Many different types of tanks are used in many different areas of the food industry. How did you approach the complexity of this topic?

‘We included a table that provides an overview of the different types of soils and soiling characteristics that we encounter, and that offers a matrix pointing to the relevant sections in the guideline document. The reader then determines the best suitable tank cleaning technology to clean a particular tank with a particular purpose based on volume flow, or on time or on total cost of ownership. The guideline covers six different methods for tank cleaning, ranging from simple fill-and-dump-cleaning up to more sophisticated types of cleaning, like burst cleaning.

What are the advantages of more sophisticated types of cleaning related to more simple ones like fill-and-dump? Are you also addressing that in your guideline?

‘Yes we do. Comparing fill-and-dump to burst cleaning reveals the wide scope of this guideline, and how combining different types of cleaning technologies can offer major productivity and sustainability benefits. To save on the cleaning liquid for example, you can conduct a  burst cleaning using any of the current tank cleaning device technologies that we have today: static devices or single-access devices or multi-access devices. You burst it using a limited amount of cleaning liquid, and then you let it rest there for two to five minutes to let the chemistry interact with the soil. The chemistry partly dissolves the soil and partly separates it from the surfaces. Then you add another burst, which will then run down the surfaces. You apply some chemistry, and combine that by removing the rest of the soil that has been loosened by the first burst of chemistry with a second burst cleaning action.’


Do you also address specific cleaning  issues, related to agitators, for example?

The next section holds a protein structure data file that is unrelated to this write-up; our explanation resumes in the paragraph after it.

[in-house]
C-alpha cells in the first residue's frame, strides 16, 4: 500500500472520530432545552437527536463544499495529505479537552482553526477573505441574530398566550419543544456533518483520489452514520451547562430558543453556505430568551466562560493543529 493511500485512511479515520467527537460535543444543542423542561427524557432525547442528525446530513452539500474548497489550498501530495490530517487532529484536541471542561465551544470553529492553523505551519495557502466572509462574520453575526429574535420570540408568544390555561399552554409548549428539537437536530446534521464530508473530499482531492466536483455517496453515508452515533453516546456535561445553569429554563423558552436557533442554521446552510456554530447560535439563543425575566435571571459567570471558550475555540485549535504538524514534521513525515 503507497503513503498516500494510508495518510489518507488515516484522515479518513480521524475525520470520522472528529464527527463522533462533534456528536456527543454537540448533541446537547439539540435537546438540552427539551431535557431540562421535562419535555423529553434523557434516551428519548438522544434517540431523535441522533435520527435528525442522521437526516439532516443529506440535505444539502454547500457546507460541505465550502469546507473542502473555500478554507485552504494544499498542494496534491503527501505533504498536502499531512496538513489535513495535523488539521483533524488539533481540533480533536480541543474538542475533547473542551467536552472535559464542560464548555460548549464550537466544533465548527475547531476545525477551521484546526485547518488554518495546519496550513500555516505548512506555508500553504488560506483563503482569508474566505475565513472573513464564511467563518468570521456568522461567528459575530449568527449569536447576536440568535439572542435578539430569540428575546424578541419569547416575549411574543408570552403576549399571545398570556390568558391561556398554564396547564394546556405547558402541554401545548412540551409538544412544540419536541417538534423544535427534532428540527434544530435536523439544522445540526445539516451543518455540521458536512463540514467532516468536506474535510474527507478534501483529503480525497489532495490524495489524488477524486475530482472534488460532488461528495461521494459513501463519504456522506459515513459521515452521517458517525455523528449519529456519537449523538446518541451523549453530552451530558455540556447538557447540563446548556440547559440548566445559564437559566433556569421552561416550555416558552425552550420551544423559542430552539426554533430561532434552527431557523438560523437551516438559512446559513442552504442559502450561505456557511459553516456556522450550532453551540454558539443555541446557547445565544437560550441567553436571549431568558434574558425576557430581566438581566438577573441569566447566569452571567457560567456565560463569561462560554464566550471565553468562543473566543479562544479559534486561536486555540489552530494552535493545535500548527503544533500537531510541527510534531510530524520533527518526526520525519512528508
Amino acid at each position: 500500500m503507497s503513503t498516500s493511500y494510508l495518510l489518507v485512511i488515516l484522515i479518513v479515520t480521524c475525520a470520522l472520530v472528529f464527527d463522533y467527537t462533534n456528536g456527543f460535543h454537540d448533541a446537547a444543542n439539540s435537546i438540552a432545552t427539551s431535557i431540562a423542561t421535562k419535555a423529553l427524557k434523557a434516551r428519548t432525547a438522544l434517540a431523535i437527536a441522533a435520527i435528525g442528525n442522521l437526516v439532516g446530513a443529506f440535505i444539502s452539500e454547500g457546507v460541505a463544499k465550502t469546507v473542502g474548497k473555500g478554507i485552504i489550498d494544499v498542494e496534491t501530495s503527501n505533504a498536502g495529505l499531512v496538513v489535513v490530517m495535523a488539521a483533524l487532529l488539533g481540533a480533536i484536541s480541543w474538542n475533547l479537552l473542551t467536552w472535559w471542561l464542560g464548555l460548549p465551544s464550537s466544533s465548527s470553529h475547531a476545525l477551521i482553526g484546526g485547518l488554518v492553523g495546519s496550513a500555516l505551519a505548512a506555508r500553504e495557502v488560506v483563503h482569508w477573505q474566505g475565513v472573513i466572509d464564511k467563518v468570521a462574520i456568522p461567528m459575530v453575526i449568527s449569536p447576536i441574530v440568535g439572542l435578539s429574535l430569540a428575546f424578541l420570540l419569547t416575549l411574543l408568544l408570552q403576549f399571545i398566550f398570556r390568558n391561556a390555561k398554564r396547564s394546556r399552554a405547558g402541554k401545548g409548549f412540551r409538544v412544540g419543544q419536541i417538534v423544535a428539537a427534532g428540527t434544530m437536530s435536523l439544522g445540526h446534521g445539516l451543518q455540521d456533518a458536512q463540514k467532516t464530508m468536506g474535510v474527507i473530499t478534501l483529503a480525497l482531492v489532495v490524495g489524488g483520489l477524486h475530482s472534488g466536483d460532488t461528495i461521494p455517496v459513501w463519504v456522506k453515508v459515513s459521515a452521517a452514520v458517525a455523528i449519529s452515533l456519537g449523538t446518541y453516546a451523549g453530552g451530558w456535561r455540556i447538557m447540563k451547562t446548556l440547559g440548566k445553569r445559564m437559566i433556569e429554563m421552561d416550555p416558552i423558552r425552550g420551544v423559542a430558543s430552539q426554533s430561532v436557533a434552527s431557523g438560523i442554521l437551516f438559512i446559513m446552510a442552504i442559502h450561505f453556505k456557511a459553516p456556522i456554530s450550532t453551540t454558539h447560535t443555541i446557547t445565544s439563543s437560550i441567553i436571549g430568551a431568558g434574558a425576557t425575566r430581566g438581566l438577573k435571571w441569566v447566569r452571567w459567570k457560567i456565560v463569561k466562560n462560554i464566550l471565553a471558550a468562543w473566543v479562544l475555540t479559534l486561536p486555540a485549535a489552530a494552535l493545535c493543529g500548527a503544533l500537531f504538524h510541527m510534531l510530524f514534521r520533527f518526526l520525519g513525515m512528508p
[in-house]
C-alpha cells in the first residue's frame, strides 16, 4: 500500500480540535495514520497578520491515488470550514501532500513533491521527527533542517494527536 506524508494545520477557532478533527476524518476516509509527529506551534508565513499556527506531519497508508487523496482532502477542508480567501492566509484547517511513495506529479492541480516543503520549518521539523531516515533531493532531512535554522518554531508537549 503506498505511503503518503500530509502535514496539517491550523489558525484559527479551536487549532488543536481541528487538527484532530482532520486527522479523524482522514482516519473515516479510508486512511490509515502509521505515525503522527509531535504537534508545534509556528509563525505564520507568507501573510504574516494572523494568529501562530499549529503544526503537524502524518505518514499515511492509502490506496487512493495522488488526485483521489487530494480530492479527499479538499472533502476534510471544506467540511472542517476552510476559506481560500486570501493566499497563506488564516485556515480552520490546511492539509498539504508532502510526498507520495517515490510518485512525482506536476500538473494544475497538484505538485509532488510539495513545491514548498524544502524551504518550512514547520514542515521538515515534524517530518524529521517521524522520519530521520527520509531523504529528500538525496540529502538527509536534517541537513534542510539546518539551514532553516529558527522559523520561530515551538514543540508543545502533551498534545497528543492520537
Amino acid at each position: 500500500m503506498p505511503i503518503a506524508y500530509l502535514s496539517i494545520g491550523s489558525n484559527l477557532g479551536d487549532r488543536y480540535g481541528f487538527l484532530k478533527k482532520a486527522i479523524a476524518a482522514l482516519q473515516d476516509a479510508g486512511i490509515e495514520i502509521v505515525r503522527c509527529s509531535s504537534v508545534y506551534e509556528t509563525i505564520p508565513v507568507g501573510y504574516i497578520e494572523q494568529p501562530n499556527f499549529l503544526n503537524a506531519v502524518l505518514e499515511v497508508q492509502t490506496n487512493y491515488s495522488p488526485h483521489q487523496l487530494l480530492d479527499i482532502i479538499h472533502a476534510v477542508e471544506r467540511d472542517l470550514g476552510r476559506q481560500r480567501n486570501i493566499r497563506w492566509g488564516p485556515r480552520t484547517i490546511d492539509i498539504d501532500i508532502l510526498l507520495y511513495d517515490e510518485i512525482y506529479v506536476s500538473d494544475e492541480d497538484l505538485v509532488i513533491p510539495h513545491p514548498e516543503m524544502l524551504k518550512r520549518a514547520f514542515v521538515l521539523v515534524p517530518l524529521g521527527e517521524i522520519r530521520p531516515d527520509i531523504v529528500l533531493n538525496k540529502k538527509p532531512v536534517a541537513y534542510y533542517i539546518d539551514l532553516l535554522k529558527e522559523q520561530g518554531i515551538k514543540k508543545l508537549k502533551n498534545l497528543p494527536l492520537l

‘Yes, this guideline also addresses the cleaning of agitators, because if you have an agitator, you often also have to deal with shadow zones,  e.g. with surface areas in the tank that are difficult to reach for the agitator. We address different strategies to clean the agitators themselves, like letting it rotate slowly when you have a spray device that is spraying liquid onto it, or you can add spray devices beneath the agitator plate so that you can also clean the agitator from below.’


Besides focusing on food safety and food quality, various new EHEDG Guideline Documents also point to additional benefits of hygienic design, like the productivity and sustainability aspects. Does your guideline include those as well?

‘Yes, very much indeed. Optimising the effectiveness and efficiency of tank cleaning processes is the best and easiest way to significantly reduce water, energy and chemistry consumption. The potential savings are particularly high here because food processors can choose from a wide range of different tank cleaning technologies, that offer specialised ways for cleaning different types of tanks that are used for specific purposes. Many lightly soiled tanks can be cleaned quickly and effectively with just a static spray device for example, but the effectiveness of cleaning heavier soiled tanks can really benefit from more advanced tank cleaning devices that apply combinations of chemistry and mechanical force.’


What actual saving potentials can be realised by optimising tank cleaning?
'The potential savings are significant, and that’s supported by best industry practises throughout the industry that show evidence of water savings up to 70 to 75 percent and up to 50 percent of cleaning time reductions. This often results in productivity increases, since you save so much cleaning time, and in investment cuts as well, since you don't have to establish a parallel process line next to the one you already have in order to increase production.'


So, this guideline helps to improve on cleaning, as well as productivity and sustainability results?
‘Yes, it does.’